I'll admit that I'm one of the folks who spends less time on Facebook. A lot less time. Heck, I even uninstalled the app from my phone. Apparently I'm not alone, as Mark Zuckerburg and Facebook announced on January 31st, 2018 that overall usage has dropped by "roughly 50 million hours every day."
Couple that eye-popping stat with a drop of 1 million daily active users in the USA and Canada and the impact of the content we're all seeing in our news feed becomes supremely important. We're tuning out, "fake news," incessant political posts from high school friends you barely remember, and recipes on full blast from the half of the population who don't use Pinterest. We're instead liking and sharing animal videos, memes, personal triumps (and admitted failures), or we've just jumped ship altogether (enjoy Instagram!).
There's also research to suggest that we are individually less happy after we spend time on Facebook.
That adds up to two fairly compelling reasons why page owners and brand content creators should be worried.
- Less daily usage = fewer opportunities to engage with buyers
- Less satisfaction with Facebook overall = fewer opportunities to woo buyers who are very likely not in a festive, purchasing mood
So what exactly can you (as a page owner) do about Facebook News Feed changes and your business page?
First, let's look at a couple of things you can do to become a better storyteller.
Since the dawn of social media experts, brands have been told to "be authentic." Fast forward eight years and that's still the most overused, least understood advice out there. I mean, how authentic can a personal cleaning product line be? How authentic can a sugar and caffeine-laden drink be?
Authenticity can mean different things to different brands. It's tough to be authentic about soap because let's face it, we probably don't really want to know what is actually inside the soap products we use to clean ourselves with. So, campaigns like Dove's Real Beauty is launched to challenge us to think about beauty as truly being something more than skin deep. Likewise, Coca-Cola would probably like to steer you away from what's inside the drink and instead focus on sharing a coke with a friend.
What do these two brands have in common that can inspire your own Facebook page content? They challenge people to think about their products in everyday life and in ways that might otherwise get overlooked. Where does your product fit in the lifestyle, hopes and dreams of your customers? Answer that, and then build a campaign around those answers, preferably in the stories of those same customers in action.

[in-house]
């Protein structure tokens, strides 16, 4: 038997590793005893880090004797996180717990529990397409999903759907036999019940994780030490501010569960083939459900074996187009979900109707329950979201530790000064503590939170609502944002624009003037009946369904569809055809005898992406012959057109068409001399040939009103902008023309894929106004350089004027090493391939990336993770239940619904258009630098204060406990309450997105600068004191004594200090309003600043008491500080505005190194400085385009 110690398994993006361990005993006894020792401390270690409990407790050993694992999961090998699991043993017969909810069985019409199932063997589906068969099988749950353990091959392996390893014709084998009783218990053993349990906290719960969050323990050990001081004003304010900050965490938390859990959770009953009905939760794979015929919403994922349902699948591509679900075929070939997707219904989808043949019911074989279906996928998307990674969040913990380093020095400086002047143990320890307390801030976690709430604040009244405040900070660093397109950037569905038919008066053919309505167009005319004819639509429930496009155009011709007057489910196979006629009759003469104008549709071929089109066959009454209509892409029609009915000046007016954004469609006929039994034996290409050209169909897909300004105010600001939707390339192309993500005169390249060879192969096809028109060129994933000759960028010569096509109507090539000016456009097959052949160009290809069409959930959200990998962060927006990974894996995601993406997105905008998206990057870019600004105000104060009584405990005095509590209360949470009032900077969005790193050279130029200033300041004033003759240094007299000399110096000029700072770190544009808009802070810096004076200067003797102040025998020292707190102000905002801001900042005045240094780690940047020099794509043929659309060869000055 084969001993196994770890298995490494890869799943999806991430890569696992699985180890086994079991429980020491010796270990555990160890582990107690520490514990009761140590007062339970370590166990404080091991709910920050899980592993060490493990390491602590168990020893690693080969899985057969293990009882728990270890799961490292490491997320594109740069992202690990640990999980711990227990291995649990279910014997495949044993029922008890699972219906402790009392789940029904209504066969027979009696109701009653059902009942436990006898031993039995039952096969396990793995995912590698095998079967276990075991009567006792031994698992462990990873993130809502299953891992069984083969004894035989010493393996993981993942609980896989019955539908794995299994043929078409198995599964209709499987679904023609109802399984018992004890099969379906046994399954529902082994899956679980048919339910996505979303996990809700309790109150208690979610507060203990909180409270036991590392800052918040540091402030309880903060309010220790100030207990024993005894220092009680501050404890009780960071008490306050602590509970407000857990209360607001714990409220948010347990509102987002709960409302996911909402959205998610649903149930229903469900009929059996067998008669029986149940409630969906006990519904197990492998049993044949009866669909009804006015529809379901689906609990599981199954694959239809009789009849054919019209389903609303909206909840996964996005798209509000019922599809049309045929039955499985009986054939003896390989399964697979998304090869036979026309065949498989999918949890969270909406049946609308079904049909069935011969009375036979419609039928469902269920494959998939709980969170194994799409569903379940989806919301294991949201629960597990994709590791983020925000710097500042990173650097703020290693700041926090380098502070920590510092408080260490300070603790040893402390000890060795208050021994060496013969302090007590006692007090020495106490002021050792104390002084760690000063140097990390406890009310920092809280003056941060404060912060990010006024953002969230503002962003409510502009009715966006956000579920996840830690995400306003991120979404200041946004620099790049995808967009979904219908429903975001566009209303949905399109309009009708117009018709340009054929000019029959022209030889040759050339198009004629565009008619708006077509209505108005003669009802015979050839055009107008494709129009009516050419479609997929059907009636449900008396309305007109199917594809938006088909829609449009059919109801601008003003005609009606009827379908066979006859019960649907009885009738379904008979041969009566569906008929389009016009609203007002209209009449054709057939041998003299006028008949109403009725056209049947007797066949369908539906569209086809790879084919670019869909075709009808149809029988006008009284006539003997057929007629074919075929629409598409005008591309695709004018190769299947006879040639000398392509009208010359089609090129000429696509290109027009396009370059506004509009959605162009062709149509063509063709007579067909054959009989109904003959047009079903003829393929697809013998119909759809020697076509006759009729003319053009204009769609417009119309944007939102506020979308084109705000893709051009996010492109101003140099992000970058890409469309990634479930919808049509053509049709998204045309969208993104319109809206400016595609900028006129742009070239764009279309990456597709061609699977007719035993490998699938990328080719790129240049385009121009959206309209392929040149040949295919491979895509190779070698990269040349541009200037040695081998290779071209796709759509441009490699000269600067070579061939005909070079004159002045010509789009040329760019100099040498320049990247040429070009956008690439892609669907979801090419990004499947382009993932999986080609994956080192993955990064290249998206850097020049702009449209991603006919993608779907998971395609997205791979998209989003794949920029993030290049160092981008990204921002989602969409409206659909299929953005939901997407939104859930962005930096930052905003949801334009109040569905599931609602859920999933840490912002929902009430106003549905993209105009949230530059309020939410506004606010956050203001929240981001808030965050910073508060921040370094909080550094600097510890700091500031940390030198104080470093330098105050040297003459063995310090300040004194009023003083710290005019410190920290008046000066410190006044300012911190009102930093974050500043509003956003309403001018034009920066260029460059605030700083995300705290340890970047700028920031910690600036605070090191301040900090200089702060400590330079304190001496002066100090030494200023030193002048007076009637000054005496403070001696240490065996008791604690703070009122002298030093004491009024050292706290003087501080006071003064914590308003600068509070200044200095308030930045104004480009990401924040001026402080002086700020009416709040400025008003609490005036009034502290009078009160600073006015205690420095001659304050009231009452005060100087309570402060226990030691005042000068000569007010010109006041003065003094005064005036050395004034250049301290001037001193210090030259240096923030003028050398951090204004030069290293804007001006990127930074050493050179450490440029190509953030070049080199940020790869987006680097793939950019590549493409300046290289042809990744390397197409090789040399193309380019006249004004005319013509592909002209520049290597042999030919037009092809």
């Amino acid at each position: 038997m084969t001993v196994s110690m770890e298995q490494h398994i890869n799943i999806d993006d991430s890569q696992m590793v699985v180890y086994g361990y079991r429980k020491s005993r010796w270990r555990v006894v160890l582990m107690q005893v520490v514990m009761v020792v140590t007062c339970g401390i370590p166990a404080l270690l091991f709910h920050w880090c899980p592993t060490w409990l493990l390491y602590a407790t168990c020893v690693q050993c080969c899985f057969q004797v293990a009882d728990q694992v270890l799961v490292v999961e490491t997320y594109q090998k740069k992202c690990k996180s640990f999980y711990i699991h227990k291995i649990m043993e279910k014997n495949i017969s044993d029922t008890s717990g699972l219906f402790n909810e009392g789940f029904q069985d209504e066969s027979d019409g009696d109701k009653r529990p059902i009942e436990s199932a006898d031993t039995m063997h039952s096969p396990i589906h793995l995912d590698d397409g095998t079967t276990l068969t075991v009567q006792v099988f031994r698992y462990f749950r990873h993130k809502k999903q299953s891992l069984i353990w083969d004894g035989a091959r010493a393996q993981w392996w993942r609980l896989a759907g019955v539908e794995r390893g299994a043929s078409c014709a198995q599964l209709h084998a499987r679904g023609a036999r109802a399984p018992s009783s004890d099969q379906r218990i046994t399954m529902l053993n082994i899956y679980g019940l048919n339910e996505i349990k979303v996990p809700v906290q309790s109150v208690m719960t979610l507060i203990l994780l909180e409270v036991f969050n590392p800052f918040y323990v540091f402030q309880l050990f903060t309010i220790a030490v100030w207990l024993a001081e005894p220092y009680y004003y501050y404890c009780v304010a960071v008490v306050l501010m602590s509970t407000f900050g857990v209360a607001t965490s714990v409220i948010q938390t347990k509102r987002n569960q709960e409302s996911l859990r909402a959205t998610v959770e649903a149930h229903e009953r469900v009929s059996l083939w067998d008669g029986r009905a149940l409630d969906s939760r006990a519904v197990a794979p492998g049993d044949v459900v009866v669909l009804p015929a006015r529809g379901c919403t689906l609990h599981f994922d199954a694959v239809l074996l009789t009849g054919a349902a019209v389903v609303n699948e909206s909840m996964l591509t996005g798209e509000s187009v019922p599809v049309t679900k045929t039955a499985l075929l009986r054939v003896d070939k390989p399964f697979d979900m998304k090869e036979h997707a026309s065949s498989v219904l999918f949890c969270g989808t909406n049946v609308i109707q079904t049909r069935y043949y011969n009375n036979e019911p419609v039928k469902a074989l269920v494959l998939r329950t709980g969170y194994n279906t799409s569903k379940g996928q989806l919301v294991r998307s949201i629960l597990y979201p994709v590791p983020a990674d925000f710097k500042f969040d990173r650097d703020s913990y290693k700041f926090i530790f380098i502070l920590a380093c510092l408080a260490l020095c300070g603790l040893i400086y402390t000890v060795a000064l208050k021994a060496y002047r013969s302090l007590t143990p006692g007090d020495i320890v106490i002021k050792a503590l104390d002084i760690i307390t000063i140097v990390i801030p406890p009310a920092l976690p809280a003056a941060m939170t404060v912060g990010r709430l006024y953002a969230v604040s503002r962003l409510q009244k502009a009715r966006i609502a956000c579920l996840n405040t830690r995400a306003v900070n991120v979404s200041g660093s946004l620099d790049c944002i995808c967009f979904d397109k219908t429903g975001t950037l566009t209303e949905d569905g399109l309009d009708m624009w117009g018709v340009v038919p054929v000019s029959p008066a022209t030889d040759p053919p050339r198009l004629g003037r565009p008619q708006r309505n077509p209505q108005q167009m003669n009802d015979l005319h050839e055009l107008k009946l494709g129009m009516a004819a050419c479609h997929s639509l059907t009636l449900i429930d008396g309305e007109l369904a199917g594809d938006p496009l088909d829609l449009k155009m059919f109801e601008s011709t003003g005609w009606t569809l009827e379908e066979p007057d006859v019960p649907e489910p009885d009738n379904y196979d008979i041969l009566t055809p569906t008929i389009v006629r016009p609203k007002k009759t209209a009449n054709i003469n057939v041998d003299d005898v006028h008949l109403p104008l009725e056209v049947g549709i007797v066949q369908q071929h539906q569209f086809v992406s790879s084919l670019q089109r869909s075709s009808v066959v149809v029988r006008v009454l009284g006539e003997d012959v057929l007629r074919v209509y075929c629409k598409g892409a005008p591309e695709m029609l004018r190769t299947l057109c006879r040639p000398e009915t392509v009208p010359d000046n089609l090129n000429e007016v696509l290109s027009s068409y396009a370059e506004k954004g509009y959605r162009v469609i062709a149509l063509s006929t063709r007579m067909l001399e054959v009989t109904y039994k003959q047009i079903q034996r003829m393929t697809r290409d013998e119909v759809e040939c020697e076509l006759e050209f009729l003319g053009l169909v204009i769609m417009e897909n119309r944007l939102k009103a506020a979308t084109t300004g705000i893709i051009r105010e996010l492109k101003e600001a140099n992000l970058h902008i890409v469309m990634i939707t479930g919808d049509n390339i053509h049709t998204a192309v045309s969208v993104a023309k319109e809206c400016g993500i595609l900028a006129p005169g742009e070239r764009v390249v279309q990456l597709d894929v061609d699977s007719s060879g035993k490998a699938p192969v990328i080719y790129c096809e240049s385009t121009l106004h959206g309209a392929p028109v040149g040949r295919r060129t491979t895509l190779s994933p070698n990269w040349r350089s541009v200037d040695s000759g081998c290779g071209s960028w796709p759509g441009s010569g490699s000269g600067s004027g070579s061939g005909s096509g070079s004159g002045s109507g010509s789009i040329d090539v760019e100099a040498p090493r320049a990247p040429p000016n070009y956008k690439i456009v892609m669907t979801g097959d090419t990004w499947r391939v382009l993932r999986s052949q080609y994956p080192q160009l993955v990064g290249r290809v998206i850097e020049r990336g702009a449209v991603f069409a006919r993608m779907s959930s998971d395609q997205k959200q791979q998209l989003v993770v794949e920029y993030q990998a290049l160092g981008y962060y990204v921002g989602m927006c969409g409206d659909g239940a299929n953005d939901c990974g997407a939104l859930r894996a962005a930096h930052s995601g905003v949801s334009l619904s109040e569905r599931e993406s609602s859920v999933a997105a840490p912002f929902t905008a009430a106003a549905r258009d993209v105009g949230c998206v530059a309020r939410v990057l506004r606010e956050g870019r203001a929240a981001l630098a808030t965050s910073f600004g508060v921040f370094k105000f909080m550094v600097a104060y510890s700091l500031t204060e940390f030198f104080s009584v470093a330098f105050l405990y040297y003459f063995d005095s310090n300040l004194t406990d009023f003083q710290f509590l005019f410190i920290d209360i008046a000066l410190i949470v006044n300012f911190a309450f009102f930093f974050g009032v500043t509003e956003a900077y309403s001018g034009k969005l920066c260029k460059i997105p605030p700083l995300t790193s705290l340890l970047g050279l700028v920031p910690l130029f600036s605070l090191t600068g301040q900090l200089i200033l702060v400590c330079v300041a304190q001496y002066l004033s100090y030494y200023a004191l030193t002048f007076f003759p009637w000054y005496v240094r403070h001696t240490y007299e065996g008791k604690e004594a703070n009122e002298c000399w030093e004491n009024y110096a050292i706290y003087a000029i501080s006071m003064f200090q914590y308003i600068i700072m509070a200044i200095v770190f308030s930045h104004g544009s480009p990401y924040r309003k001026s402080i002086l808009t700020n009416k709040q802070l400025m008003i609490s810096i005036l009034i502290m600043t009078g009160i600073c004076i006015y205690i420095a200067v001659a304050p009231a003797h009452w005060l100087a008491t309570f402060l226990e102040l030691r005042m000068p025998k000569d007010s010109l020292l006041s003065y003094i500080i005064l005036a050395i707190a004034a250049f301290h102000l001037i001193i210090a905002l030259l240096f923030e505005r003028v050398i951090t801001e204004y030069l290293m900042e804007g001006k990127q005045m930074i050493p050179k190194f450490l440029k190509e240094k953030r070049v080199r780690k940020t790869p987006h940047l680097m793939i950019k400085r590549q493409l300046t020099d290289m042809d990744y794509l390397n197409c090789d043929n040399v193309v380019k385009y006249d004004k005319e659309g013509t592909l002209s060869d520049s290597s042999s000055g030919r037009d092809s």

Next, stop being afraid to go behind the scenes. No, I don't mean post a photo album of you hoisting the trophy in the winner's circle of the Undie 500 at the Testicle Festival in Clinton, Montana. Keep that stuff to yourself. #Seriously
Tell the story of how and why you started your company. Interview your first employees on camera (especially if they're still with you) and let them talk about how your company or organization has grown and the positive impact you've had on the community, region and world. Imagine how you would tell a friend at a party about your recent product launch, or a failed experiment at work, and then tell that story visually on your Facebook page.
Second, let's talk about the data.
Last November, Facebook announced they were concerned with fake news and were working to improve the News Feed. Since then, we've all no doubt seen changes to our News Feed, both good and bad. For brands, it's getting more and more crucial to pay-to-play or to promote specific content to specific audiences.
Just like you wouldn't stand up in front of 500 convention attendees without (a), knowing your audience, and (b) rehearsing your presentation, you shouldn't go about just promoting your page to your followers and their friends.
Instead, here are some quick tips on things you could or should be doing:
- study who and what your page followers want, and then invest in creating a lookalike audience,
- promote content to interested Facebook users who've visited your website (or bought from you), and
- promote specific services or products to highly targeted users based on your buyer personas
Stop using Facebook as a one-to-many, outbound model and instead deploy Facebook content in paid, highly targeted campaigns to interested users.
Your Facebook page insights, Google Analytics and analysis of your offline and other online and social media insights will help guide you towards creating authentic, meaningful interactions on your page.
Remember that analogy about describing a specific event in your company or organization to a friend at a party? Using your data to define your audience, understand their wants and needs and combining that with your human storytelling will help you create the meaningful interactions that the new Facebook News Feed will crave.
If you're ready to take your social media storytelling to the next level and are interested in applying Inbound Marketing best practices at your company, tap the button below to start a conversation with us today!